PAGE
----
Activated, renucleated oocytes injected with 2n chromosomes are preferably exposed to a microtubule or actin filament disrupting agent (described below) to prevent the formation of a polar body, thus retaining all the chromosomes of the donor nucleus within the renucleated host oocyte. Activated, renucleated oocytes injected with 2-4C nuclei are preferably not exposed to such an agent, in order to allow the formation of a polar body to reduce the number of chromosomes to 2n.
The step of allowing the embryo to develop may include the substep of transferring the embryo to a female mammalian surrogate recipient, wherein the embryo develops into a viable fetus. The embryo may be transferred at any stage, from two-cell to morula/blastocyst stage, as known to those skilled in the art.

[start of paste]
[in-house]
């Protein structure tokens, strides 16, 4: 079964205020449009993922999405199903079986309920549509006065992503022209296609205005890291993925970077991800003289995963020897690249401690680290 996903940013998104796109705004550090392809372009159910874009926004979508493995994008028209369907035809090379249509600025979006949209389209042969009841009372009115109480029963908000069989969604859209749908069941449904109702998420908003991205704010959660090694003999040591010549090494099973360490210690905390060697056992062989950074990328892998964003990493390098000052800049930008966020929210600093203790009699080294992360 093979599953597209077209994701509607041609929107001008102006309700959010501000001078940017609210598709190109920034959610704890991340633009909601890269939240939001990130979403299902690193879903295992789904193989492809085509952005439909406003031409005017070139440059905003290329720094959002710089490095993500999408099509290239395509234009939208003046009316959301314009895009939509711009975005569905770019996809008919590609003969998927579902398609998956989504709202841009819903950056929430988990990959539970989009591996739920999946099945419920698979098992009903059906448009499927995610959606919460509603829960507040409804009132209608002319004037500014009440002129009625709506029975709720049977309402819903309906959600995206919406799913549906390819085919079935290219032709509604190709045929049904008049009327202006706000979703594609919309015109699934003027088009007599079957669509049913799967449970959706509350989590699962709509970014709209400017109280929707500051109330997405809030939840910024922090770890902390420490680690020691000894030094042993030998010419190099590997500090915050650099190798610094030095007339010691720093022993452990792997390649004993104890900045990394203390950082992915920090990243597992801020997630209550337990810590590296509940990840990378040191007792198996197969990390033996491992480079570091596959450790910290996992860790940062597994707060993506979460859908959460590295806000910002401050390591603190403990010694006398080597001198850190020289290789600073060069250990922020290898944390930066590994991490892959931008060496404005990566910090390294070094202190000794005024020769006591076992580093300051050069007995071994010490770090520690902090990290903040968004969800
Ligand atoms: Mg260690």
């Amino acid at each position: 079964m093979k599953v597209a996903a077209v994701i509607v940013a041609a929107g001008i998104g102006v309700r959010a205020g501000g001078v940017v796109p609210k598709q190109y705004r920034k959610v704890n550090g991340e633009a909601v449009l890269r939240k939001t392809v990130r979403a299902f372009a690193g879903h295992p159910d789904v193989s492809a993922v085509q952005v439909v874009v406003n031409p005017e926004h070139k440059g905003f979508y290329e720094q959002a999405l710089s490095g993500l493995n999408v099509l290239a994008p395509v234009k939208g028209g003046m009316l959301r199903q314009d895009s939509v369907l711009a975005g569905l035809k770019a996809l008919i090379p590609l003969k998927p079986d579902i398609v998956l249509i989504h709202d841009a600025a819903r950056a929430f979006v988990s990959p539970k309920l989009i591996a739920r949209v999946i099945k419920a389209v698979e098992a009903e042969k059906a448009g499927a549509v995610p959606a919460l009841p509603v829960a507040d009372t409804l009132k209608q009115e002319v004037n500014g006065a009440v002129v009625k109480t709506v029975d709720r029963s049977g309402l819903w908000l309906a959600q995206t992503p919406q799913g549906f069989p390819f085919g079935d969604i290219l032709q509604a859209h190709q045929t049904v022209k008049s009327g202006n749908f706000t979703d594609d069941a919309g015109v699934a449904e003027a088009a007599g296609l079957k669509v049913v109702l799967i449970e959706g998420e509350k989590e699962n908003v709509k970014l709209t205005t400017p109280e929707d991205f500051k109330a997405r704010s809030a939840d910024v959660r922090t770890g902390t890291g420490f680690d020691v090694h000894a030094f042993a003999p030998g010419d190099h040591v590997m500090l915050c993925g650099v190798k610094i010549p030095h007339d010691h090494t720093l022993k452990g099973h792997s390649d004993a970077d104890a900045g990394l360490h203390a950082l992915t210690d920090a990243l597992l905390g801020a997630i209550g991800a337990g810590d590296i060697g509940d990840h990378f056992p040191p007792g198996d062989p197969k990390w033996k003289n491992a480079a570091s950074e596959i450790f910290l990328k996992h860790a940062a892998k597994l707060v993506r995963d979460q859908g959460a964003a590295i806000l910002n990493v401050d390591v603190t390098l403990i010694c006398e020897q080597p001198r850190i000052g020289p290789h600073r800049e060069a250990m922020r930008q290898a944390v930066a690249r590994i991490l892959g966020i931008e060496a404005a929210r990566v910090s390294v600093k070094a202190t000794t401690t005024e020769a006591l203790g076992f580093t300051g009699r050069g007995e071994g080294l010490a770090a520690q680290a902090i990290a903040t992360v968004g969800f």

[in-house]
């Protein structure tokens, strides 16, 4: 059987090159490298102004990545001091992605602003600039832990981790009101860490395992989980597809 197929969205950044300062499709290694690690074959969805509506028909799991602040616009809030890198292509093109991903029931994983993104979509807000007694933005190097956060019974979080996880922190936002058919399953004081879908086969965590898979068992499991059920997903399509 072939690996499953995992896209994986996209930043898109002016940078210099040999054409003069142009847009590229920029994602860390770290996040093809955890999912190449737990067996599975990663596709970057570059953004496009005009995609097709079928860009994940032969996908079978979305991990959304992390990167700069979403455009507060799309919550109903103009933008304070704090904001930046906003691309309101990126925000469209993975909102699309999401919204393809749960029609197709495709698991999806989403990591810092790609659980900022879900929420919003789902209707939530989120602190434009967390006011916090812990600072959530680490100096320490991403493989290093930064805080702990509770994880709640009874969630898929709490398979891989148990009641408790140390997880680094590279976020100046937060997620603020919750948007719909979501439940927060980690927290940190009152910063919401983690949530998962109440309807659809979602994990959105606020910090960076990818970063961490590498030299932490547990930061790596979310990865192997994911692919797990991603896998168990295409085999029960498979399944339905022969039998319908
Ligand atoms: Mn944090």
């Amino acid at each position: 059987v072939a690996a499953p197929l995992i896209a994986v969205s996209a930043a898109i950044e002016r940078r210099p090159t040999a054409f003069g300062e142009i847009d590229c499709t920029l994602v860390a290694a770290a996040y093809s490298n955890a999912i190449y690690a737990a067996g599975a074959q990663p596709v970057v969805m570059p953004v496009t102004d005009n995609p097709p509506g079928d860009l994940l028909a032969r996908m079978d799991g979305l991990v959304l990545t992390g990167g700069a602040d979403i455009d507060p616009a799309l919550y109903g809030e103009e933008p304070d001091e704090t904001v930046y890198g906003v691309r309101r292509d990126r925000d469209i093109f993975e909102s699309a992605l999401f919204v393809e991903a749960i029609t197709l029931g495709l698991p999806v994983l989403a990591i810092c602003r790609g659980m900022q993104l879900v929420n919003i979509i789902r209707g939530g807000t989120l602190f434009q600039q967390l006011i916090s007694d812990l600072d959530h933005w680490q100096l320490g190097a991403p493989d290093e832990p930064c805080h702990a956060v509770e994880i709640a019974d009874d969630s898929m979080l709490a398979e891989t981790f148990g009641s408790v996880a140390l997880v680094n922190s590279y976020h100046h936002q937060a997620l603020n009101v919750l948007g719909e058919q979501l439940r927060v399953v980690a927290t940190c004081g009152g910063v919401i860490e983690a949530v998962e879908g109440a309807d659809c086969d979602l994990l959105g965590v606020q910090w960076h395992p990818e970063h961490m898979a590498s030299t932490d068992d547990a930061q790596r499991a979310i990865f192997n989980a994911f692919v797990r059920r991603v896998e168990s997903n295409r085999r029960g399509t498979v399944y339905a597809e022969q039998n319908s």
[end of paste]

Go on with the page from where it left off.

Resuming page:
Embodiments of the present invention may have one or more of the following advantages, as well as other advantages not listed. First, nucleus delivery (or delivery of nuclear constituents including the chromosomes) by microinjection is applicable to a wide variety of cell types—whether grown in vitro or in vivo—irrespective of size, morphology, developmental stage of donor, and the like. Second, nucleus delivery by microinjection enables careful control (e.g., minimization) of the volume of nucleus donor cell cytoplasm and nucleoplasm introduced into the enucleated oocyte at the time of nuclear injection, as extraneous material may “poison” developmental potential. Third, nucleus delivery by microinjection allows carefully controlled co-injection (with the donor nucleus) of additional agents into the oocyte at the time of nuclear injection. These are exemplified below. Fourth, nucleus delivery by microinjection allows a period of exposure of the donor nucleus to the cytoplasm of the enucleated oocyte prior to activation. This exposure may allow chromatin remodeling/reprogramming which favors subsequent embryonic development. Fifth, nucleus delivery by microinjection allows a wide range of choices for subsequent activation protocol (in one embodiment, the use of Sr2+). Different activation protocols may exert different effects on developmental potential. Sixth, activation may be in the presence of microtubule-disrupting agents (in one embodiment, cytochalasin B) to prevent chromosome extrusion, and modifiers of cellular differentiation (in one embodiment, dimethylsulfoxide) to promote favorable developmental outcome. Seventh, in one embodiment, nucleus delivery is by piezo electrically-actuated microinjection, allowing rapid and efficient processing of samples and thereby reducing trauma to cells undergoing manipulation. This is, in part, because somatic nucleus preparation and introduction into the enucleated oocyte may be performed with the same injection needle (in contrast to conventional microinjection protocols which require at least one change of injection needle between coring of the zona pellucida and puncturing of the oocyte plasma membrane). Moreover, the oocytes of some species (e.g., mouse) are not amenable to microinjection using conventional needles, whereas piezo electrically-actuated microinjection affords a high success rate. Finally, not only individual steps in the present invention, but their relationship to each other as a whole, results in a high cloning efficiency. We now present those individual steps in greater detail and show how they are arranged in respect of one to the other in the present invention.